Britons are facing their biggest peacetime loss of income in real terms since 1921, it has been revealed, something that could increase the pressure o…
Britons are facing their biggest peacetime loss of income in real terms since 1921, it has been revealed, something that could increase the pressure on those in debt.
A study by the Centre for Economics and Business Research (CEBR) has concluded there was a 0.8 per cent fall in wealth when set against inflation last year and 2011 will see a two per cent drop.
The report said public spending cuts are only having a small effect on spending power, whereas high inflation and low pay settlements are having a major effect, the net result of which is households having their disposable income lowered by a collective £27.3 billion.
Per household, this amounts to £910 a year and such a figure may make it harder still for those wishing to become debt free to achieve this.
Not since 1921 has the situation been worse in peacetime, although the loss of wealth was greater in WWII, when the entire economy was geared towards fighting against Hitler.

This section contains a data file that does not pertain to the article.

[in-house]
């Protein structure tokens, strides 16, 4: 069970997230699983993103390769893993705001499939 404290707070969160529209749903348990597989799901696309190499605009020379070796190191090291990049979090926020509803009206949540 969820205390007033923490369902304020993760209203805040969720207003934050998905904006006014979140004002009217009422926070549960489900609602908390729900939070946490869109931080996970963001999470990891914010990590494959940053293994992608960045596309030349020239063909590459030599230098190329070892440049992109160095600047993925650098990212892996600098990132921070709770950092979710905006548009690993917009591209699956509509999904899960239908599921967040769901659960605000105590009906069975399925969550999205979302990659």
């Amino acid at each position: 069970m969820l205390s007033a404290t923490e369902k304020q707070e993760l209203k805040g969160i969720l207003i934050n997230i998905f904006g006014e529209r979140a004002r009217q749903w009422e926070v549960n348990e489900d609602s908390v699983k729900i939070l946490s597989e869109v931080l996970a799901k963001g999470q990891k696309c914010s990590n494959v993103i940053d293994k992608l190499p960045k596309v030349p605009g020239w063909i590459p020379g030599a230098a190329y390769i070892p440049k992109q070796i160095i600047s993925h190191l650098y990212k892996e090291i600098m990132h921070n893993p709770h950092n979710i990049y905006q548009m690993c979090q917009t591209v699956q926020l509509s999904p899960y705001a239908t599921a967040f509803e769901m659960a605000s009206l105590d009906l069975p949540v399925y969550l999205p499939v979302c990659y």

It means Britons are feeling the pinch even more than during the Great Depression of the 1930s.
Those who have credit card debt could find the best way to tackle the problem is to take on a loan that charges a lower rate of interest, reducing monthly outgoings.
In 1921 Britain also had a coalition government between Conservatives and Liberals, the latter being a part of the party led by prime minister David Lloyd George, who had helped split his party when replacing Herbert Asquith in No 10 in 1916.
Having won the war, he had continued the wartime coalition with the Conservatives through the 1918 election and beyond, pledging to create a “land fit for heroes”, but was turfed out of office by his coalition partners in 1922.
By James Francis